At the beginning of every month, it is not uncommon to see droves of cars line-up gas stations to fill-up on fuel. Roads get crowded and taxis stop providing their usual services. Workers arrive tired and late, unable to sit at their desks on time to carry out their tasks. And many issues are the consequences of long queues at gas stations. Statements released by officials usually contradict the reality, with officials claiming there is no shortage of fuel in the country, while drivers spend over an hour to get to a pump. This peace attempts to address this discrepancy and recurring issue that plagues gas stations alike.
Before discussing why a shortage of fuel recurs in Ethiopia, it is critical to understand the country’s economic structure and whether that structure matches with the fuel consumption patterns.
The lion’s share of Ethiopia’s GDP, which is estimated to reach over USD 110 billion, is contributed by the service sector, accounting for 40 percent of the share. Despite being the major segment of the economy, however, it is not dependent on fuel and consumes less amount of oil.
The same is true for the agriculture sector, which accounts for over 33 percent of the country’s economy. Farming and animal husbandry are almost not dependent on fuel. This is not much different for the industry sector as well. Factories rely on electricity than fuel, as the latter is cheaper and somewhat available in Ethiopia.
If each segments of the economy does not rely on fuel, it means that vehicles consume almost all of the fuel imports in Ethiopia, with the volume of fuel imported growing by 15 percent yearly. From this, it is clear to see that the fuel shortage in Ethiopia is an outcome of distribution problems, but there are other reasons too.
The retail price of fuel in Ethiopia is one of the cheapest in the world. Globalpetrolprices.com, a website that tracks the price of fuel globally, placed Ethiopia as one of the 20 countries where fuel is cheap in the world. That is not untrue.
In February 2022, a liter of benzene in Ethiopia cost 31.74 birr (USD 0.63), two times lower than the world average price of fuel. If it was Nigeria, the largest producer of oil in Africa, this might not be surprising at all. But for Ethiopia, an import-dependent country when it comes to fuel, the figures are mind-boggling.
One of the reasons why fuel is cheap in Ethiopia, even much lower than the price charged by large oil producing countries, is due to the government’s subsidy and tax exemptions applicable on petroleum products. This may be essential to stabilize the market, as fuel has a potential to cause speculations, pushing inflation high due to its strong linkage with supply of goods. It was also a factor that encouraged many to buy cars, helping government officials stabilize the cost of transportation in the country. But all of these benefits come at a cost.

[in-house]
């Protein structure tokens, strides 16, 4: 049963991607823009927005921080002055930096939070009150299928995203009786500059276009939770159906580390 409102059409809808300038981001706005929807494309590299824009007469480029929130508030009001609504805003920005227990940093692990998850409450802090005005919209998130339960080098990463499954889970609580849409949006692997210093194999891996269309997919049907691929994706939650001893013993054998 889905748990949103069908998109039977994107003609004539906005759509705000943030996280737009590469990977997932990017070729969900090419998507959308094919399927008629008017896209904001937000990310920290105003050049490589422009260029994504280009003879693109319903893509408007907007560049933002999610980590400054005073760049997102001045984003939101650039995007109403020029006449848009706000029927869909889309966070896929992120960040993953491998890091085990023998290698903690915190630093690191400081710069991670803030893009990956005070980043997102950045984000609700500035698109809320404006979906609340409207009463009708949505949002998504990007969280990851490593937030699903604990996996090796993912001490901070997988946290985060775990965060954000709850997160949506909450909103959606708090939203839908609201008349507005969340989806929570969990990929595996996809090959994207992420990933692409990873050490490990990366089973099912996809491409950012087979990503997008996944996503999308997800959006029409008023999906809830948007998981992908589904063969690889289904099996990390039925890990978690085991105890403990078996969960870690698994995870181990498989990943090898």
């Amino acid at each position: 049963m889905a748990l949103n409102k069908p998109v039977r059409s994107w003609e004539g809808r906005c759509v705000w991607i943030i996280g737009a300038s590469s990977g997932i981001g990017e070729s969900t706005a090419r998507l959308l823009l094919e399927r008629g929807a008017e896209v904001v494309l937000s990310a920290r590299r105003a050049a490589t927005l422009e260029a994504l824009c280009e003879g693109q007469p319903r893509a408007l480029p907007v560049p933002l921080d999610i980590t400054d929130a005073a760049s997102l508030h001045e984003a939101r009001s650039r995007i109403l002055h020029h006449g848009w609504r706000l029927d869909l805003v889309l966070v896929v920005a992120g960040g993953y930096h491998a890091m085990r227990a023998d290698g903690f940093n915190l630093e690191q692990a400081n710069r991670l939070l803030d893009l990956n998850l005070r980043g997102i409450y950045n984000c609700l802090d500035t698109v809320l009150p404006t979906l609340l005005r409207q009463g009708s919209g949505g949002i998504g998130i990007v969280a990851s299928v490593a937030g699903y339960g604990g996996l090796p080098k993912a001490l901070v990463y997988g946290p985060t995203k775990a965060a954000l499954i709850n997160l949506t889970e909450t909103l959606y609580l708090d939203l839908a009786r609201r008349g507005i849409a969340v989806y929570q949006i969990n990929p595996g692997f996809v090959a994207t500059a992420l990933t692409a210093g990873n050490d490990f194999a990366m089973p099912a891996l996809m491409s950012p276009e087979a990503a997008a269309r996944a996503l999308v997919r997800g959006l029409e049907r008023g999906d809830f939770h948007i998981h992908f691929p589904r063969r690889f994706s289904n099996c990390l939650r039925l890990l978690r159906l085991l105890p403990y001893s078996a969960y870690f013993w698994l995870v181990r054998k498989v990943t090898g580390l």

Neighboring countries even sell fuel at a much higher rate than Ethiopia. In Eritrea, a liter of fuel is above USD two and it is USD 0.7 in Sudan, while gas stations in Kenya charge USD 1.15.
This reality opened a window for those that want to profit from the price difference.
A situation that has existed for decades, smugglers traffic out the fuel from Ethiopia and illegally sell it to neighboring countries, a practice that often involves drivers of oil trucks, owners of gas stations and even oil suppliers along with corrupt officials. This has gained the attention of Prime Minister Abiy Ahmed’s (PhD) administration, which is now trying to discourage smugglers by lifting the subsidy on fuel gradually, a right move considering the amount of forex spent to buy the fuel. But this may still be not enough.
As obvious as it seems, authorities must devise a long-term plan to encourage investors interested in the production of oil, where there is 428,000 barrels of proven oil reserves as of 2016, invest in the country. This requires years of investment, so it is important to build an oil refinery plant in the country and reduce the cost of imports, and sell fuel uniform to the cost in the global market.
The problem also requires a quick fix. Authorities must improve the whole value-chain of the oil sector. This requires taking strong measures against smugglers and corrupt officials. It is also essential to take administrative measures on businesses that are involved in the hoarding of oil, to get a better offer when there is a shortage. This must be supported by policy measures, which requires reforms to be introduced to weed out wrongdoers out of business.
(Tiruneh Assefa is an economist by profession. He can be reached at [email protected])
Contributed by Tiruneh Assefa